“With Midwest emo, it was a regional movement, be it their labels or their musicians that keep overlapping into different bands. There is a sense of a tight-knit community that influences and inspires each other.”

Michael Chiu, Still / Loud

But the band gets critical when evaluating Hong Kong’s music scene, a scene the band is part of (albeit somewhat reluctantly). Their noses twitch when they speak of the scene’s circle-jerk mentality, when bands pointlessly praise or blindly support each other.

“There’s no need for there to be a fake solidarity. Sometimes people hate each other ­— that’s fine,” Rocky says. To him, being “indie” doesn’t mean you have to be weird — it can also mean that you are a pathfinder, searching for alternative methods that may go against the flow.

This is what Rocky calls the “fuck you attitude.” There is an honesty that permeates everything Emptybottles. does: they are cautious about branding themselves as a “Hong Kong band”, and are against writing songs with “triggers” — intentionally relevant topics that invite reaction and offer a path to quick popularity.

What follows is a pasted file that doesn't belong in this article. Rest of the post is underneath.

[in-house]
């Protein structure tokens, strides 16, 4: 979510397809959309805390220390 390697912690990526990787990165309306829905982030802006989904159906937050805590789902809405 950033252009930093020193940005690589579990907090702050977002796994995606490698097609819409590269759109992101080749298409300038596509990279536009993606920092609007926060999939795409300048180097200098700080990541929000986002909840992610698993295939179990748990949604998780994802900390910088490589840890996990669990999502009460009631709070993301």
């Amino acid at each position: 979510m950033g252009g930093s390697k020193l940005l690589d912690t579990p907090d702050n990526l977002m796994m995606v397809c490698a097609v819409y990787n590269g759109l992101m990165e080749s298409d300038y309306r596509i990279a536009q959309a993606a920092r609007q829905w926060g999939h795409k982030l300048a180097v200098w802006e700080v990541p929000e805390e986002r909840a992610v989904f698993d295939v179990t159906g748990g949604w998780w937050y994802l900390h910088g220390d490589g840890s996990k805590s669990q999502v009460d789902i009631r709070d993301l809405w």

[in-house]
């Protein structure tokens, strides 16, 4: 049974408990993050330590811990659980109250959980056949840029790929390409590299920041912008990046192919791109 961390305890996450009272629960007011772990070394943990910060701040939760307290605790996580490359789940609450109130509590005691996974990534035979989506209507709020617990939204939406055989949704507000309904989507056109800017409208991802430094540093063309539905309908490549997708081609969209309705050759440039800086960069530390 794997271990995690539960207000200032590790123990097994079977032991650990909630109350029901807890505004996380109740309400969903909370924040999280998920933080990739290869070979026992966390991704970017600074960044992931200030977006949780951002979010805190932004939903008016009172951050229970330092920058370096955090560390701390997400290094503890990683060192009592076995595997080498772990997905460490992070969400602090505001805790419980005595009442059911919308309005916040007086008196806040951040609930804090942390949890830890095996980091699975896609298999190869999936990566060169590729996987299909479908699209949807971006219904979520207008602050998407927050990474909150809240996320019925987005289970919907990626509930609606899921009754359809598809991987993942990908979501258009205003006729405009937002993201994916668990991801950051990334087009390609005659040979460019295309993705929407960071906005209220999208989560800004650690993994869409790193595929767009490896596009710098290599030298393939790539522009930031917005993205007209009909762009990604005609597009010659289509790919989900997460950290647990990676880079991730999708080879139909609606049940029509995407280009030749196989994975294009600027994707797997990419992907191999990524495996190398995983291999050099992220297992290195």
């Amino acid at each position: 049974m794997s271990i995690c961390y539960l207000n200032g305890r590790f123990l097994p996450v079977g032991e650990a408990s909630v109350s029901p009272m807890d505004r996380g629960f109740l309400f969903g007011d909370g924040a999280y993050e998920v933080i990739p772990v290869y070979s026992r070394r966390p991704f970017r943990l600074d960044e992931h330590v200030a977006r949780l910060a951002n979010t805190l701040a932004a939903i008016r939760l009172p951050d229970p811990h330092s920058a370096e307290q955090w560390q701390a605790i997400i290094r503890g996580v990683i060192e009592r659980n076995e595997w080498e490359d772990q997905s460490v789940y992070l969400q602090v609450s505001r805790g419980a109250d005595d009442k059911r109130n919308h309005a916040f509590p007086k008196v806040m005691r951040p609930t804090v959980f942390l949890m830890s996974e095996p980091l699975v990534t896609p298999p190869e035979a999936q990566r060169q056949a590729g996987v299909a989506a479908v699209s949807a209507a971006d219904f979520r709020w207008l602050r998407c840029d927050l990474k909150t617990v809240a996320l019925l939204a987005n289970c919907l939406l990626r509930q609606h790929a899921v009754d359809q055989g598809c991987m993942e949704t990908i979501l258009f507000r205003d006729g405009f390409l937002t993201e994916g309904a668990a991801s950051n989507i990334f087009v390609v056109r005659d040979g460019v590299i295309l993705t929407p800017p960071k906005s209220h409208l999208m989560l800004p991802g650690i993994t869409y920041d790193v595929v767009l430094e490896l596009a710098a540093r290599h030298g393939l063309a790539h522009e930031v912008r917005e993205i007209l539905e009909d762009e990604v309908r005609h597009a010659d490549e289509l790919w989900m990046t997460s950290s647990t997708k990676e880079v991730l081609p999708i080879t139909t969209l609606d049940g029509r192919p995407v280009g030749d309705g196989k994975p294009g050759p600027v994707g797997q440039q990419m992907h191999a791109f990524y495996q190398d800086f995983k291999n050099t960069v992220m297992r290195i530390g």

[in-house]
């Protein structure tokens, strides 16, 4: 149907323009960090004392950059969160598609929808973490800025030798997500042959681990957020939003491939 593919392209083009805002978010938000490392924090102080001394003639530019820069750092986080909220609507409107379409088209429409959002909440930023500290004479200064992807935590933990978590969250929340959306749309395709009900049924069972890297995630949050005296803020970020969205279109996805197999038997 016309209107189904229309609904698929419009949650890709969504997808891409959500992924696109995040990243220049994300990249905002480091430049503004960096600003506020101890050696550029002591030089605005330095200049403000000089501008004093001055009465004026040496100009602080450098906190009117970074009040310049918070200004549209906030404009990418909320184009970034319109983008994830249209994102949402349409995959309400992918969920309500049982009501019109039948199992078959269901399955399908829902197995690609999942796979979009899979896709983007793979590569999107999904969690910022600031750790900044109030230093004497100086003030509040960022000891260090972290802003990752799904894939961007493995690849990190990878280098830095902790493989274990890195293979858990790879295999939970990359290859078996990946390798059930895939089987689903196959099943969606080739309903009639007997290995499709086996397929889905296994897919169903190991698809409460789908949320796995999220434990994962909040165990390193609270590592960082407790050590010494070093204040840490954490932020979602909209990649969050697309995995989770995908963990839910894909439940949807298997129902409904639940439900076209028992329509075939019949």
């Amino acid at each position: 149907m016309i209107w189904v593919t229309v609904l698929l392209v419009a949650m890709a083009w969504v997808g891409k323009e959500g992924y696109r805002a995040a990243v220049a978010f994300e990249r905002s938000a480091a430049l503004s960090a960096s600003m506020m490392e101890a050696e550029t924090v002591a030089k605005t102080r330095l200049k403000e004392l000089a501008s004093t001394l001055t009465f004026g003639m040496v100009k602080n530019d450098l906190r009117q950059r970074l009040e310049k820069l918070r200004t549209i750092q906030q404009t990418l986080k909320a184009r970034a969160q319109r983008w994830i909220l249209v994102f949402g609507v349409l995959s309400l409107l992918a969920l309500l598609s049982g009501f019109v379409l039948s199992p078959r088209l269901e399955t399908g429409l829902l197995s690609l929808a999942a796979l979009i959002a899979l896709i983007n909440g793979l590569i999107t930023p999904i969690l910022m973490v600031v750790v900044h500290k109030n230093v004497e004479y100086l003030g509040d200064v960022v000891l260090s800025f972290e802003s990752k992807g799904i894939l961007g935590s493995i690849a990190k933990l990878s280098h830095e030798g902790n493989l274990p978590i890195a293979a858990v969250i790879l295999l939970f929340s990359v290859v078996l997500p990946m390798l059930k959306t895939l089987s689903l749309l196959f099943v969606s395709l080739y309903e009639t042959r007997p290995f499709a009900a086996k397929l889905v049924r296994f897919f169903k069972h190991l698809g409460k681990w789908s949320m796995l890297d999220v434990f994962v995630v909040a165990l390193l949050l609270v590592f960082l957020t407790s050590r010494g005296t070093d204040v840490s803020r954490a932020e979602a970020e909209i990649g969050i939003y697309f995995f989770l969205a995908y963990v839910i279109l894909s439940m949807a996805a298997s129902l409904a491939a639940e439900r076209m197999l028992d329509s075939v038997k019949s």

“Hong Kong people are crisis-driven. When there’s no crisis, they revert to watching TVB,” Rocky says. “We rarely emphasise anything. Some [musicians] know how to press buttons… but we don’t really like doing that.” Adding, “Maybe that’s why we don’t sell well.”

This creates challenges for the group. “Hong Kong is not very accommodating,” says Rocky. “There isn’t a lot of space for creativity — even if the scene completely vanishes, it doesn’t matter to a lot of people. The difficulty is to continue doing what you’re doing despite this. In the modern world, it’s very easy to leave, but not easy to stay.” (The band explores this in two songs: “Swallow” — about those who leave, and “Sparrow” — about those who stay.)

While they reject labeling their music as “local,” the group shares a desire to “stay here and cultivate something.” That is partly why Rocky has created a label-slash-organiser-slash-publishing platform called Sweaty & Cramped, with which he hopes to engage fellow musicians, and bring some continuity to bands that come and go from the scene.

Michael Chiu, Still / Loud

“The usual lifespan of a band is only around three to four years,” he remarks. “But if a label exists, you would allow people with similar beliefs to continue existing. There would be a catalogue, an archive. They would continue to exist in the scene in a different form.”

That promise of continuity will be tested when the trio takes their upcoming break. From Cha Siu Bao’s injuries to Thomas’s hectic medical school schedules, the band has always been on and off, with life getting in the way. But this doesn’t mean that we’ll be saying goodbye to Emptybottles. anytime soon.

“Our biggest enemy isn’t a lack of money, but time,” says Rocky. “So long as the drive is there, we’ll still continue with the project.”

Emptybottles. will be playing with Chinese Football and Hurok on August 19 at Focal Fair, Causeway Bay. Still / Loud’s Holmes Chan and Wilfred Chan contributed editing.